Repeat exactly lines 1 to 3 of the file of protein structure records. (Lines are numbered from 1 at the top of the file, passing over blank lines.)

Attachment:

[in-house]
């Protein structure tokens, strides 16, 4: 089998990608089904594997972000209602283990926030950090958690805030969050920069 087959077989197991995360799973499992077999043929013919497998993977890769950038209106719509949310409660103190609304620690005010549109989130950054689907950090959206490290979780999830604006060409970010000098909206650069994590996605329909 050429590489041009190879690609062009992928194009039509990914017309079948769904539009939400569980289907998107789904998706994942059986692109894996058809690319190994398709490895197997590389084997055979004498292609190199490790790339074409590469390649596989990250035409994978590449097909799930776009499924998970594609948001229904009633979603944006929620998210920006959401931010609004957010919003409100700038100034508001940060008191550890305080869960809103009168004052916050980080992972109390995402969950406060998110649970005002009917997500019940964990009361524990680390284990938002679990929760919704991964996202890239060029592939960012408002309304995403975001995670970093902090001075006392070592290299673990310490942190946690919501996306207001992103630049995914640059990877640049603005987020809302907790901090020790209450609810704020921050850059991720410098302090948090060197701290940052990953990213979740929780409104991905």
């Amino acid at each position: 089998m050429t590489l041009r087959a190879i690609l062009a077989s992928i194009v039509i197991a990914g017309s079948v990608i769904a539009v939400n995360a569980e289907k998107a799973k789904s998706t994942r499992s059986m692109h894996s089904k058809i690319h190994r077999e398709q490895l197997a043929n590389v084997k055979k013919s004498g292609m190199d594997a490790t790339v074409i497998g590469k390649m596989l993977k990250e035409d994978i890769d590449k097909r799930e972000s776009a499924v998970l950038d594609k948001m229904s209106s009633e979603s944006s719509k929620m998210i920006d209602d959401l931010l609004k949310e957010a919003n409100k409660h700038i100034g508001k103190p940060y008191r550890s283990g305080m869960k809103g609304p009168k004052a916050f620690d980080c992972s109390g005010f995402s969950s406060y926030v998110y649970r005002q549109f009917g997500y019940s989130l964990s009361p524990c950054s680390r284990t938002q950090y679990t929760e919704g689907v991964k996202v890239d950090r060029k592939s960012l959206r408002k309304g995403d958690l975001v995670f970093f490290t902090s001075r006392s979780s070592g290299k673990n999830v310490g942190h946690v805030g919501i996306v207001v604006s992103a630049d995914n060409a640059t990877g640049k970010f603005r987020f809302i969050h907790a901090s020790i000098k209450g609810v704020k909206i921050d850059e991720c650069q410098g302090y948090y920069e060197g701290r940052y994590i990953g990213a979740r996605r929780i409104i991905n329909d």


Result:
[in-house]
């Protein structure tokens, strides 16, 4: 089998990608089904594997972000209602283990926030950090958690805030969050920069 087959077989197991995360799973499992077999043929013919497998993977890769950038209106719509949310409660103190609304620690005010549109989130950054689907950090959206490290979780999830604006060409970010000098909206650069994590996605329909 050429590489041009190879690609062009992928194009039509990914017309079948769904539009939400569980289907998107789904998706994942059986692109894996058809690319190994398709490895197997590389084997055979004498292609190199490790790339074409590469390649596989990250035409994978590449097909799930776009499924998970594609948001229904009633979603944006929620998210920006959401931010609004957010919003409100700038100034508001940060008191550890305080869960809103009168004052916050980080992972109390995402969950406060998110649970005002009917997500019940964990009361524990680390284990938002679990929760919704991964996202890239060029592939960012408002309304995403975001995670970093902090001075006392070592290299673990310490942190946690919501996306207001992103630049995914640059990877640049603005987020809302907790901090020790209450609810704020921050850059991720410098302090948090060197701290940052990953990213979740929780409104991905």
């Amino acid at each position: 089998m050429t590489l041009r087959a190879i690609l062009a077989s992928i194009v039509i197991a990914g017309s079948v990608i769904a539009v939400n995360a569980e289907k998107a799973k789904s998706t994942r499992s059986m692109h894996s089904k058809i690319h190994r077999e398709q490895l197997a043929n590389v084997k055979k013919s004498g292609m190199d594997a490790t790339v074409i497998g590469k390649m596989l993977k990250e035409d994978i890769d590449k097909r799930e972000s776009a499924v998970l950038d594609k948001m229904s209106s009633e979603s944006s719509k929620m998210i920006d209602d959401l931010l609004k949310e957010a919003n409100k409660h700038i100034g508001k103190p940060y008191r550890s283990g305080m869960k809103g609304p009168k004052a916050f620690d980080c992972s109390g005010f995402s969950s406060y926030v998110y649970r005002q549109f009917g997500y019940s989130l964990s009361p524990c950054s680390r284990t938002q950090y679990t929760e919704g689907v991964k996202v890239d950090r060029k592939s960012l959206r408002k309304g995403d958690l975001v995670f970093f490290t902090s001075r006392s979780s070592g290299k673990n999830v310490g942190h946690v805030g919501i996306v207001v604006s992103a630049d995914n060409a640059t990877g640049k970010f603005r987020f809302i969050h907790a901090s020790i000098k209450g609810v704020k909206i921050d850059e991720c650069q410098g302090y948090y920069e060197g701290r940052y994590i990953g990213a979740r996605r929780i409104i991905n329909d």